Acute gut mucosal injury occurs commonly in various critical surgical disorders such as trauma, thermal injury, shock, sepsis, and massive surgical operations. Since the exact mechanisms underlying mucosal injury and repair are still obscure, effective therapies to preserve the epithelial integrity in patients with critical surgical illnesses are limited, contributing to acute mucosal injury, delayed healing, impaired barrier function, and bacterial translocation. During previous funding period, we have established that the transcription factor c-myc and other growth-related proteins play an important role in epithelial cell renewal during mucosal healing and have identified a novel mechanism through which polyamines modulate c-myc expression in critical surgical conditions. However, the upsteam signaling initiating c-myc transcription after injury and how polyamines are implicated in c-myc expression remain unclear and are the focus of this competitive renewal application. Our preliminary results indicate that a) Wnt signaling is activated after mucosal injury, which exhibits a similar pattern of c-myc expression;b) knockdown of Wnt receptors represses epithelial repair;and c) polyamines modulate RNA-binding proteins TIAR and HuR that are involved in translational control of their target mRNAs. Based on these observations, we HYPOTHESIZE that 1) Wnt signaling plays a key role in mucosal healing by stimulating c-myc transcription and 2) increased polyamines following injury regulate c-myc mRNA translation by altering TIAR and HuR.
Three specific aims are proposed to test the hypotheses. 1) To determine the exact role of Wnt signaling in c-myc expression and mucosal healing after injury. 2) To define the mechanism by which Wnt activation enhances c-myc transcription during mucosal healing. 3) To investigate the mechanism by which polyamines regulate c-myc translation during healing. Completion of these specific aims will identify the up stream signals initiating c-myc transcription after mucosal injury and also yield a novel model in which c-myc mRNA translation is regulated by polyamines during healing. It is hoped that our findings will identify factors and mechanisms that can be used to preserve epithelial integrity and enhance mucosal healing in patients with critical surgical illnesses. Project Narrative: Acute gut mucosal injury occurs commonly during various critical surgical disorders such as trauma, thermal injury, shock, sepsis, and massive surgical operations. Since the exact mechanisms underlying mucosal injury and repair are still obscure, effective therapies to preserve the epithelial integrity in patients with critical surgical illnesses are limited, contributing to acute mucosal injury, delayed healing, impaired barrier function, and bacterial translocation. Completion of this project will identify the molecular mechanism underlying mucosal injury and repair in critical surgical conditions and provide a fundamental base for development of new therapies to protect the gut mucosa and enhance healing in patients with critical surgical illnesses.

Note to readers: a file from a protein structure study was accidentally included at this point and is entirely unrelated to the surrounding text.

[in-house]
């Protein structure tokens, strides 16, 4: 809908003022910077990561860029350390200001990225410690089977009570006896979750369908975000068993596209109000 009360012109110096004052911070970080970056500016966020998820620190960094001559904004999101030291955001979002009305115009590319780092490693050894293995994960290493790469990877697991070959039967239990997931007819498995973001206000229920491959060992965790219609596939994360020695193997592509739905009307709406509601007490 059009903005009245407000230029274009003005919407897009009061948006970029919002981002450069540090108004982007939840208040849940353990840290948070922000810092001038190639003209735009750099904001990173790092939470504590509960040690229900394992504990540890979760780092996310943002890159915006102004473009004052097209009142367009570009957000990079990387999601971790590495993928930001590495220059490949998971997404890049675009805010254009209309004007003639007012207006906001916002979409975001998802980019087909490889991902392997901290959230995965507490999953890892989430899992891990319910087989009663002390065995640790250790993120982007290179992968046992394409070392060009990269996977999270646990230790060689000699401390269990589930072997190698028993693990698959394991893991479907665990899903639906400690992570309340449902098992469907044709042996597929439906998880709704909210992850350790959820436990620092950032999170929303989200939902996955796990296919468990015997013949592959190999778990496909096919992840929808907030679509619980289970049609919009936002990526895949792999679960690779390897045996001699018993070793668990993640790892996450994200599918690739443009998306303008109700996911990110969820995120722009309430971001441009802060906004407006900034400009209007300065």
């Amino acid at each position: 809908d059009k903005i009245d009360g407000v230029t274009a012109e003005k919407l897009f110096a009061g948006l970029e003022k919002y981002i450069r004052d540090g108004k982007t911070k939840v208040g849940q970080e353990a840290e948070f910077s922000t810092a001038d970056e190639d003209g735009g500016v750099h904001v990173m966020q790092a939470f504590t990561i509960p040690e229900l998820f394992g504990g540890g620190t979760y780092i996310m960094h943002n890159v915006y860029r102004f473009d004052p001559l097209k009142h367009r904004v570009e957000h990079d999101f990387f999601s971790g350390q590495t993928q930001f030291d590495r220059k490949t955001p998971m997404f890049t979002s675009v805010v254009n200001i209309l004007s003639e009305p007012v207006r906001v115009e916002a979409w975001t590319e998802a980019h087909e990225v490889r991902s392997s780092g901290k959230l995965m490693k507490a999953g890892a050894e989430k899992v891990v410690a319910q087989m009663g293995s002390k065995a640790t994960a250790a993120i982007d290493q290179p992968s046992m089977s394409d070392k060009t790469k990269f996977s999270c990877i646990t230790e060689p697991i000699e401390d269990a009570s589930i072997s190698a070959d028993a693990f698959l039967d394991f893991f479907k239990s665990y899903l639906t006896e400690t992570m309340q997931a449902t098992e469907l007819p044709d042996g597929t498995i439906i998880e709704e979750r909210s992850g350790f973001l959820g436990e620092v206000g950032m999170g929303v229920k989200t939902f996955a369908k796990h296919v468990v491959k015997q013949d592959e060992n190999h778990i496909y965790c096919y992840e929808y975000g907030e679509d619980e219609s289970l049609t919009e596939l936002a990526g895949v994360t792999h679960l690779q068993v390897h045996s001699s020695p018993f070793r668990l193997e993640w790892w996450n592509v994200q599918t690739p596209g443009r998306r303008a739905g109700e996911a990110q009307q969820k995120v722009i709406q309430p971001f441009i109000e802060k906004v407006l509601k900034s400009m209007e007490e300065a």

Agency
National Institute of Health (NIH)
Institute
National Institute of Diabetes and Digestive and Kidney Diseases (NIDDK)
Type
Research Project (R01)
Project #
5R01DK061972-10
Application #
8231424
Study Section
Surgery, Anesthesiology and Trauma Study Section (SAT)
Program Officer
Hamilton, Frank A
Project Start
2002-07-01
Project End
2014-02-28
Budget Start
2012-03-01
Budget End
2014-02-28
Support Year
10
Fiscal Year
2012
Total Cost
$294,030
Indirect Cost
$98,010
Name
University of Maryland Baltimore
Department
Surgery
Type
Schools of Medicine
DUNS #
188435911
City
Baltimore
State
MD
Country
United States
Zip Code
21201
Rathor, Navneeta; Chung, Hee Kyoung; Wang, Shelley R et al. (2018) ?-PIX plays an important role in regulation of intestinal epithelial restitution by interacting with GIT1 and Rac1 after wounding. Am J Physiol Gastrointest Liver Physiol 314:G399-G407
Chung, Hee Kyoung; Wang, Shelley R; Xiao, Lan et al. (2018) ?4 Coordinates Small Intestinal Epithelium Homeostasis by Regulating Stability of HuR. Mol Cell Biol 38:
Xiao, Lan; Wu, Jing; Wang, Jun-Yao et al. (2018) Long Noncoding RNA uc.173 Promotes Renewal of the Intestinal Mucosa by Inducing Degradation of MicroRNA 195. Gastroenterology 154:599-611
Wang, Jun-Yao; Cui, Yu-Hong; Xiao, Lan et al. (2018) Regulation of Intestinal Epithelial Barrier Function by Long Noncoding RNA uc.173 through Interaction with MicroRNA 29b. Mol Cell Biol 38:
Lai, Keane K Y; Kweon, Soo-Mi; Chi, Feng et al. (2017) Stearoyl-CoA Desaturase Promotes Liver Fibrosis and Tumor Development in Mice via a Wnt Positive-Signaling Loop by Stabilization of Low-Density Lipoprotein-Receptor-Related Proteins 5 and 6. Gastroenterology 152:1477-1491
Wang, Peng-Yuan; Wang, Shelley R; Xiao, Lan et al. (2017) c-Jun enhances intestinal epithelial restitution after wounding by increasing phospholipase C-?1 transcription. Am J Physiol Cell Physiol 312:C367-C375
Wang, Jun-Yao; Xiao, Lan; Wang, Jian-Ying (2017) Posttranscriptional regulation of intestinal epithelial integrity by noncoding RNAs. Wiley Interdiscip Rev RNA 8:
Zhang, Yuan; Zhang, Yun; Xiao, Lan et al. (2017) Cooperative Repression of Insulin-Like Growth Factor Type 2 Receptor Translation by MicroRNA 195 and RNA-Binding Protein CUGBP1. Mol Cell Biol 37:
Liu, Lan; Zhuang, Ran; Xiao, Lan et al. (2017) HuR Enhances Early Restitution of the Intestinal Epithelium by Increasing Cdc42 Translation. Mol Cell Biol 37:
Phatak, P; Byrnes, K A; Mansour, D et al. (2016) Overexpression of miR-214-3p in esophageal squamous cancer cells enhances sensitivity to cisplatin by targeting survivin directly and indirectly through CUG-BP1. Oncogene 35:2087-97

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